I thank the hon. Gentleman for his question. He is right to identify this concern. Compared with the general population, people with learning disabilities are three times more likely to die from an avoidable medical cause of death. That is why these annual health checks to ensure that we get early diagnoses for these people are so important. That is why I am delighted that many people are coming forward and that the NHS is two years ahead of its plan here in England. Hopefully, others will follow that lead.
New Hospital in Doncaster
We have now received applications from trusts to be one of the next eight hospitals in our new hospital programme, which will be the biggest hospital building programme in a generation. I understand that an expression of interest has been submitted, proposing developments at the Doncaster Royal Infirmary site. Although I cannot comment on this particular application at this stage, I can tell my hon. Friend that we aim to make our final decision in spring next year.
It appears that every time that I am fortunate enough to ask a question relating to health and social care, another disaster has happened at Doncaster Royal Infirmary. This time, it is a second water leak in the women’s hospital. Given that there is a maintenance backlog of £514 million and the newest part of Doncaster Royal Infirmary is older than the town of Milton Keynes, does my hon. Friend agree that a new hospital is not a “nice to have”, but an absolute necessity for the people of Doncaster? Will he please also visit Doncaster Royal Infirmary, although, with ceiling collapses and water leaks, he may need to bring a hard hat and some wellies?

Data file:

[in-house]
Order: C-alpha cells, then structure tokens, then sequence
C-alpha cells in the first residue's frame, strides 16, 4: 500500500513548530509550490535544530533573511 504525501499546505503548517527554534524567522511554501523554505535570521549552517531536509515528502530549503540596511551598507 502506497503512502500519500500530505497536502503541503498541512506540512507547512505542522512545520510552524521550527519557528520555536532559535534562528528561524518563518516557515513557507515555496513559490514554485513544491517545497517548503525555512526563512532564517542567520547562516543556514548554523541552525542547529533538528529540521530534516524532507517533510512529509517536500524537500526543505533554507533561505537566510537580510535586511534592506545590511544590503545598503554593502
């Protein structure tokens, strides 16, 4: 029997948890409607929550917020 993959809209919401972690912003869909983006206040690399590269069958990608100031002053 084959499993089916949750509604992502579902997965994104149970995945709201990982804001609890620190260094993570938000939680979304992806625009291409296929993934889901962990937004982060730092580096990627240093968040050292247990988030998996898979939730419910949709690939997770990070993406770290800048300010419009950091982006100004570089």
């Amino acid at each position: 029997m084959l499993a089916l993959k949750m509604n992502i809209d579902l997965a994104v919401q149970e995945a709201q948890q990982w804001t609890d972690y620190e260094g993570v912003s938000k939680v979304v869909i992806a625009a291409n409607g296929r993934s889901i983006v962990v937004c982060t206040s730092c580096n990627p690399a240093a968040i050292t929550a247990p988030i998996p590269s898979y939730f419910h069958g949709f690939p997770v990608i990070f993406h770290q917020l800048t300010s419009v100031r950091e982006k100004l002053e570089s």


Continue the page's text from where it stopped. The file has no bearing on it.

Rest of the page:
I cannot comment on the selection process while it is under way, but my hon. Friend is a strong and powerful advocate for his constituents and for a new hospital in Doncaster. He has met me a number of times and continues to raise this matter in the House. I should perhaps have taken him up on his offer of a visit in the summer, when it was sunny, but I am still certainly happy to take him up on that offer.
If I may briefly be indulged, Mr Speaker—we do not often have the opportunity to do this from the Front Bench—let me say that I am grateful to the hon. Member for Tooting (Dr Allin-Khan) for her kind words about our late colleagues, James Brokenshire and Sir David Amess. The last time I saw David was a few weeks ago, when he posed for a photo that he wanted with me and then tried to impress on me the question of whether I would come to the wonderful town of Southend.